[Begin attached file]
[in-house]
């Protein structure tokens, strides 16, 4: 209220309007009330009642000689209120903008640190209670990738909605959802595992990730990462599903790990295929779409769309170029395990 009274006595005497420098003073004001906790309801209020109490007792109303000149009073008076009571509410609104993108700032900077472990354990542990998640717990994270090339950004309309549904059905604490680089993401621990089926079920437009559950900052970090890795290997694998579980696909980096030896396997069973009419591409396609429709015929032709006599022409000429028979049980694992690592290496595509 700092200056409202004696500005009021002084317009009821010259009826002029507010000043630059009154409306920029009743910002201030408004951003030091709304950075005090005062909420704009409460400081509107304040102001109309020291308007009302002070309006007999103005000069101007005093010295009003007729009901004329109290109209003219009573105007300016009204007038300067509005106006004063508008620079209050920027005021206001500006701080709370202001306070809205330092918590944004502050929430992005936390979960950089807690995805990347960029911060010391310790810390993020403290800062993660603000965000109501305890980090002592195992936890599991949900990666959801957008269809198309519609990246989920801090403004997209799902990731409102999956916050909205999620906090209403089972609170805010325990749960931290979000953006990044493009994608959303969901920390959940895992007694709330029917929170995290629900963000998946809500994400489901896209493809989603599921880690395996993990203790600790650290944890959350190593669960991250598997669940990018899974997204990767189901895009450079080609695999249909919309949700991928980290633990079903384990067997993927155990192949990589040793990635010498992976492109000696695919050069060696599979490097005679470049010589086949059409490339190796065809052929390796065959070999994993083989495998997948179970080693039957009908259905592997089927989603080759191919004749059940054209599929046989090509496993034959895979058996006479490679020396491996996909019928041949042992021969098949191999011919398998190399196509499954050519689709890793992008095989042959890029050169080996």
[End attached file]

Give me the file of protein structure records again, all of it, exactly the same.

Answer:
[in-house]
């Protein structure tokens, strides 16, 4: 209220309007009330009642000689209120903008640190209670990738909605959802595992990730990462599903790990295929779409769309170029395990 009274006595005497420098003073004001906790309801209020109490007792109303000149009073008076009571509410609104993108700032900077472990354990542990998640717990994270090339950004309309549904059905604490680089993401621990089926079920437009559950900052970090890795290997694998579980696909980096030896396997069973009419591409396609429709015929032709006599022409000429028979049980694992690592290496595509 700092200056409202004696500005009021002084317009009821010259009826002029507010000043630059009154409306920029009743910002201030408004951003030091709304950075005090005062909420704009409460400081509107304040102001109309020291308007009302002070309006007999103005000069101007005093010295009003007729009901004329109290109209003219009573105007300016009204007038300067509005106006004063508008620079209050920027005021206001500006701080709370202001306070809205330092918590944004502050929430992005936390979960950089807690995805990347960029911060010391310790810390993020403290800062993660603000965000109501305890980090002592195992936890599991949900990666959801957008269809198309519609990246989920801090403004997209799902990731409102999956916050909205999620906090209403089972609170805010325990749960931290979000953006990044493009994608959303969901920390959940895992007694709330029917929170995290629900963000998946809500994400489901896209493809989603599921880690395996993990203790600790650290944890959350190593669960991250598997669940990018899974997204990767189901895009450079080609695999249909919309949700991928980290633990079903384990067997993927155990192949990589040793990635010498992976492109000696695919050069060696599979490097005679470049010589086949059409490339190796065809052929390796065959070999994993083989495998997948179970080693039957009908259905592997089927989603080759191919004749059940054209599929046989090509496993034959895979058996006479490679020396491996996909019928041949042992021969098949191999011919398998190399196509499954050519689709890793992008095989042959890029050169080996």